Annual rotary festival draws local communities

Racers in the master’s category, a category for racers over the age of 40, pedaling towards the fi nish line for another lap on the updated 1.4 mile route.

Taking place on August 21 in downtown Edwardsville, the annual Edwardsville Rotary Criterium Festival brought a warm afternoon of cycling and music for people from all over to enjoy. 

This marks the eleventh year the Edwardsville Rotary Criterium Festival has taken place. According to the Intelligencer, the estimated number of people who attended ranged from 5,000 to 8,000 people. 

Sponsored by Busey Bank, the event lasted all afternoon and held nine different races for different types of cyclists. During the novice and pro events, the crowd showed their excitement with cheering and clapping.

The festival also included the Downtown Dash event, which included a two-lap foot race on the course that was open to all who wanted to sign up.

The Intelligencer reported that 225 racers from 14 states and 74 cities were registered this year. 

According to the Intelligencer, the Pro Cat 1, 2 and 3 races were also competing for a monetary prize. Cat 1 and 2 racers were competing for a minimum of $2,000 between 10 racers with Cat 3 racers competing for a minimum of $900.

Jim Vysoky, a participant in the Novice Cat 5 race, said the new track was something he looked forward to racing on, but expected the track to be difficult to get used to.

“My goal for today is just to finish the race. It’s the first year for this course, so I don’t have any expectations other than [that] it’s going to be hard,” Vysoky said.

Volunteers from the community and the Edwardsville Rotary Club helped set up the event prior, with members helping set up tents and helping to assist participants and spectators if they needed.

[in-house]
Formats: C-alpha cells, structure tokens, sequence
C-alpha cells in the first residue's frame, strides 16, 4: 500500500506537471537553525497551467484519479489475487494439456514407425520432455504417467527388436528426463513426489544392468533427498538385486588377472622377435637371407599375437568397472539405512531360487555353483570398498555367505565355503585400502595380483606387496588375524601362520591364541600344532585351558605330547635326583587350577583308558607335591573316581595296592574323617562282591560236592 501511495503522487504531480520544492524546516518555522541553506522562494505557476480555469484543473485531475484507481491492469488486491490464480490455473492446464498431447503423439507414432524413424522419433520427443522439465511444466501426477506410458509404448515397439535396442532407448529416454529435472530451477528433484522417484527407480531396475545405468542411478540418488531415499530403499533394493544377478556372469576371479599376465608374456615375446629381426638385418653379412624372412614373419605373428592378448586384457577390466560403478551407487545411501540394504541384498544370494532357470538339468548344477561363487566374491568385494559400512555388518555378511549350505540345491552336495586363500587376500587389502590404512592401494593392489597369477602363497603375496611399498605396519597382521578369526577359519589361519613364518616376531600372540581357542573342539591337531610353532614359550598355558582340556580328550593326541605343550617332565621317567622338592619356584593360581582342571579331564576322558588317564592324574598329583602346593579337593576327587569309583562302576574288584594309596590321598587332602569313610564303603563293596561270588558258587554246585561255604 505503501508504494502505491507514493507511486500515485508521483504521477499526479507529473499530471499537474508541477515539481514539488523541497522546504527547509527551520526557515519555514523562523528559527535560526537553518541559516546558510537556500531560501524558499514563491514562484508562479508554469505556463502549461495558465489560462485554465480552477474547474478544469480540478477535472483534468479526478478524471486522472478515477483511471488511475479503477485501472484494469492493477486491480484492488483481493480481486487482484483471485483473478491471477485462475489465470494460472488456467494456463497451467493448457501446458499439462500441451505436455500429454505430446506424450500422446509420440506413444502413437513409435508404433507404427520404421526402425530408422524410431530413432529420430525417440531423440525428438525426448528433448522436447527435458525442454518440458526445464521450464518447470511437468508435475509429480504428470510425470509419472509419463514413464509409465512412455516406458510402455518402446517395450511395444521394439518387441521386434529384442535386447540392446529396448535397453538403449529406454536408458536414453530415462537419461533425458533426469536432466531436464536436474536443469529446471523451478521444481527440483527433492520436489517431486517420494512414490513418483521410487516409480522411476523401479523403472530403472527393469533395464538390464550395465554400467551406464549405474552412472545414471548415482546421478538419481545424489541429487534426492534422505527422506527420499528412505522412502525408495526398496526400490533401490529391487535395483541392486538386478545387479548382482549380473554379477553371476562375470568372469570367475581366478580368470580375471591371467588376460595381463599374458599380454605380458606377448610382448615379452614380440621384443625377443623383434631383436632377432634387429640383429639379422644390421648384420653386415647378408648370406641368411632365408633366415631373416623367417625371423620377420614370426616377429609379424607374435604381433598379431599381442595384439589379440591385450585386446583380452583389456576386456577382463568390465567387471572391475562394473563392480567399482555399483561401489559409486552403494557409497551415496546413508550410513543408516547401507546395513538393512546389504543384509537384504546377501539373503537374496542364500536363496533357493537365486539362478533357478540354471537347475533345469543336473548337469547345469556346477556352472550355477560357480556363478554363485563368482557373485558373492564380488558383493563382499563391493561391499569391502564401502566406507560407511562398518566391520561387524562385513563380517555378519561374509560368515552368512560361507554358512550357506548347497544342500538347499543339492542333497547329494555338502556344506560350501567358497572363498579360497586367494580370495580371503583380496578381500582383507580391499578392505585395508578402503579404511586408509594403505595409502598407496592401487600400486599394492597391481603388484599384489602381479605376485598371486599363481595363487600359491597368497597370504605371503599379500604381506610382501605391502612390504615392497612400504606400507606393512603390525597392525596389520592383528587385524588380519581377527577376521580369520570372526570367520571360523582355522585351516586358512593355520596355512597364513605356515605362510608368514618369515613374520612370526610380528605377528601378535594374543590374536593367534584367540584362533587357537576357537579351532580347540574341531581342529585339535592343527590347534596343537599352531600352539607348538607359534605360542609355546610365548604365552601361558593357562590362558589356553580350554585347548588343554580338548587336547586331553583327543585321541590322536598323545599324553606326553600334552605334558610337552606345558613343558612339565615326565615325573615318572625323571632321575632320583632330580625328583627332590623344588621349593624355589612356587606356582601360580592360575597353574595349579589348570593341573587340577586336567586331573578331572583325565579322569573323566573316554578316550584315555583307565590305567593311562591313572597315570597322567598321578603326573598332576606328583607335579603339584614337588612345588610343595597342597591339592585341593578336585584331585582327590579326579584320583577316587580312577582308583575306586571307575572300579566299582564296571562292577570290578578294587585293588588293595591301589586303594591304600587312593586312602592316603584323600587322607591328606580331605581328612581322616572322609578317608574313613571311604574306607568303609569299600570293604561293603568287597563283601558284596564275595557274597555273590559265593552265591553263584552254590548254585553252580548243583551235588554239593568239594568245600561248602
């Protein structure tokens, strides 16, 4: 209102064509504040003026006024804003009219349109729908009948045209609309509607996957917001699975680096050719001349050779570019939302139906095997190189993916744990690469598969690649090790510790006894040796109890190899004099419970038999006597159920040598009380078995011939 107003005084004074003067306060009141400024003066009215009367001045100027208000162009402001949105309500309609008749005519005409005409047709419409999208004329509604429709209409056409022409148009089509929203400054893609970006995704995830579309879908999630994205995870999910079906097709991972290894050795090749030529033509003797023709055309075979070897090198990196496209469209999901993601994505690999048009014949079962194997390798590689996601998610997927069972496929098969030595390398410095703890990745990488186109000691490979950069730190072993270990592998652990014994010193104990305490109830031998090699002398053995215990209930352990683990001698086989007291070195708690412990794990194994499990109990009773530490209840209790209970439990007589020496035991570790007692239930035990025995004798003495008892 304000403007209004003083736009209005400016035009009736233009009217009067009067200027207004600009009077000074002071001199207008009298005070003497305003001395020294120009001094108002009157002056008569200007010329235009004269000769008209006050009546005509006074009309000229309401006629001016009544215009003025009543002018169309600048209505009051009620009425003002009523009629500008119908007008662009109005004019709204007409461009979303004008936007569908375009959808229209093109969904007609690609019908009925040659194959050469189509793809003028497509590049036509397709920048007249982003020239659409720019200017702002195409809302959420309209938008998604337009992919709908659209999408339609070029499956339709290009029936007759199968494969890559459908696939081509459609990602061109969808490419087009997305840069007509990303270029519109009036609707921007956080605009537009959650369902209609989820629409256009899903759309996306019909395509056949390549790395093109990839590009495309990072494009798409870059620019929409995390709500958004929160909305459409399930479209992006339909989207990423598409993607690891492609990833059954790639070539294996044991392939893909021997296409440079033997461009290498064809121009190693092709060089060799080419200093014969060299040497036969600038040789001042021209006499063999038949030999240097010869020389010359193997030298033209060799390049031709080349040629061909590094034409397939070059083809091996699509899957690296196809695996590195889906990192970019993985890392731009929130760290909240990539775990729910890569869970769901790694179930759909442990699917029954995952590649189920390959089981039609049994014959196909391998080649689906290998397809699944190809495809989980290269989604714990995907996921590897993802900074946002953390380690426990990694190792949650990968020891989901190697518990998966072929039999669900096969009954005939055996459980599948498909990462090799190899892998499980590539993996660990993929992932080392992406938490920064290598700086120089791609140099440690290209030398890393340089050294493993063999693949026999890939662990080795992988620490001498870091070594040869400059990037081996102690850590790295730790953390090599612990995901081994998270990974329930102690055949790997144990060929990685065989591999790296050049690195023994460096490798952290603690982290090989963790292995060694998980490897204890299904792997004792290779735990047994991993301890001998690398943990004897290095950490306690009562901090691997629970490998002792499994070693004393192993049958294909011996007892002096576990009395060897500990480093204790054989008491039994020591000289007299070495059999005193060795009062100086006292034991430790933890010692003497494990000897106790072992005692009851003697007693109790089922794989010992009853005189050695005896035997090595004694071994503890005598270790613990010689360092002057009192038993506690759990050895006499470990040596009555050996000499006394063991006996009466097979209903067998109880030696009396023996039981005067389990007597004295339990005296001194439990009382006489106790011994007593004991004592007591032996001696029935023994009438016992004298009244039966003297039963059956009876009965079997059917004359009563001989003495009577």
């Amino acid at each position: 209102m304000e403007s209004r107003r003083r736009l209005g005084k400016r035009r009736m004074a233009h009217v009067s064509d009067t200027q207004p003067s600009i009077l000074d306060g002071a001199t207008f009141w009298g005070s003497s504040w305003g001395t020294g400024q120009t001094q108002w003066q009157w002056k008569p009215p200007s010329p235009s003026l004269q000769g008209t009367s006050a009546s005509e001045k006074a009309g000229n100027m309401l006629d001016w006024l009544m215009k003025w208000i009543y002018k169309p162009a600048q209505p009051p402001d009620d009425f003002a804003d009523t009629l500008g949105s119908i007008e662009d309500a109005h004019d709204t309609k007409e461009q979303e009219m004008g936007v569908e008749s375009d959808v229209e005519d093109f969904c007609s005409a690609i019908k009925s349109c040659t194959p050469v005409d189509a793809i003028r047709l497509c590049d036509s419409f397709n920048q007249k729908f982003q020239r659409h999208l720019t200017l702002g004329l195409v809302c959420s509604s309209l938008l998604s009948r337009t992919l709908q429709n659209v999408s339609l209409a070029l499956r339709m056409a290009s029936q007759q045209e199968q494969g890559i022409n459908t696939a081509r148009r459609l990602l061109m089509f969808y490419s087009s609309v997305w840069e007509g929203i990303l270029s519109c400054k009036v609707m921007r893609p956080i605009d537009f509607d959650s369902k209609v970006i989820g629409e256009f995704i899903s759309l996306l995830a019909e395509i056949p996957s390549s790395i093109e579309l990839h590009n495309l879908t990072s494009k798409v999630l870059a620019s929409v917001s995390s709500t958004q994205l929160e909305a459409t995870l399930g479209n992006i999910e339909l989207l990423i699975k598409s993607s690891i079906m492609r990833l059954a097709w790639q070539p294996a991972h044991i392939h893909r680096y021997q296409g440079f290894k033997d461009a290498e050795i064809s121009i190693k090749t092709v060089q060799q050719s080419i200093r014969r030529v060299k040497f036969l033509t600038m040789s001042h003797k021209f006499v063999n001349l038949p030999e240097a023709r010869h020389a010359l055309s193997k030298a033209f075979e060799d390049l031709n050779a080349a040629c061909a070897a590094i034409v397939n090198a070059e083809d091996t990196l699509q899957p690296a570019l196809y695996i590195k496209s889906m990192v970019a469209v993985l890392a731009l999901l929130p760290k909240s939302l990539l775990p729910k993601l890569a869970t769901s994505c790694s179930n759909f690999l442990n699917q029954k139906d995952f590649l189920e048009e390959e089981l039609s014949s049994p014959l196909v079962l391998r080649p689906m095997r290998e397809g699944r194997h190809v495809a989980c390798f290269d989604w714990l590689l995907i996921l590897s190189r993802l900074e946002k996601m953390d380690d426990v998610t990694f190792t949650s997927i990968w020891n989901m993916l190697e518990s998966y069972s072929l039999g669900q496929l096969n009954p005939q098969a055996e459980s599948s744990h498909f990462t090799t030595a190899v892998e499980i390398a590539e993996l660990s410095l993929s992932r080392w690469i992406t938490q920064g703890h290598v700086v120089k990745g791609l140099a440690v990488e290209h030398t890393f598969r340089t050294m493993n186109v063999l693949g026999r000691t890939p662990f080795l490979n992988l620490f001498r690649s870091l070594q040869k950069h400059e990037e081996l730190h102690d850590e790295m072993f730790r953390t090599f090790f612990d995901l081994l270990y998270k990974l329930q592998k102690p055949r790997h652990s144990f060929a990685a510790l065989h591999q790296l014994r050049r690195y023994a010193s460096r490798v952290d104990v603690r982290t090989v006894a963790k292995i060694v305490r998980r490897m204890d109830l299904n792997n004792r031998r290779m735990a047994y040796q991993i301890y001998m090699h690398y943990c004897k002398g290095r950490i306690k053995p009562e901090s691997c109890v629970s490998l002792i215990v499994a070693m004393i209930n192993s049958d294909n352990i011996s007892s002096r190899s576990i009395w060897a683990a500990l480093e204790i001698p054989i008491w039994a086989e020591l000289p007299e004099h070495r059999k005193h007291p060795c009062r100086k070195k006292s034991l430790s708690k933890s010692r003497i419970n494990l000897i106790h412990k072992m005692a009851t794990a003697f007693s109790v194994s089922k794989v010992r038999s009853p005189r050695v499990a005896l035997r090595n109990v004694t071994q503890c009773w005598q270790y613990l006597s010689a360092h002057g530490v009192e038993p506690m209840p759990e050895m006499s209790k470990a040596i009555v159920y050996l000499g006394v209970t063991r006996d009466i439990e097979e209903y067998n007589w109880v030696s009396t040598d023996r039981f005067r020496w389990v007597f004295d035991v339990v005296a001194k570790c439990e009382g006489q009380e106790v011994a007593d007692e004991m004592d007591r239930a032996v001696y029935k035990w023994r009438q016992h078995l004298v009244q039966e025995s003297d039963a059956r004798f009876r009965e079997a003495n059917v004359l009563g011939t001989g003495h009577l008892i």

Club Secretary Carrie Babington said she had worked the event for 10 of the 11 years it has been held and said her goals were primarily based on making sure participants and spectators were able to be safe. Being a long time member of the club, Babington said she values the sense of community the event provides.

“[I value] the camaraderie with the other rotarians in the community. You get to meet new people every year and get to know your fellow rotarians [and] different rotarians every year because you work with different people,” Babington said.

Another volunteer and member of the club, Laura Mattson, said this was her first time getting involved in this event, and that she had high expectations for how well it would go.

“This event today is to support the community, support our small businesses and to bring everybody together and get to know each other and just bond,” Mattson said.

Mattson said her reason for volunteering for the festival is due to how large the festival is in the area.

“It’s one of the biggest events in Edwardsville and it attracts people from all over — it brings people from all surrounding areas into Edwardsville so they can see what a gem we have here,” Mattson said.

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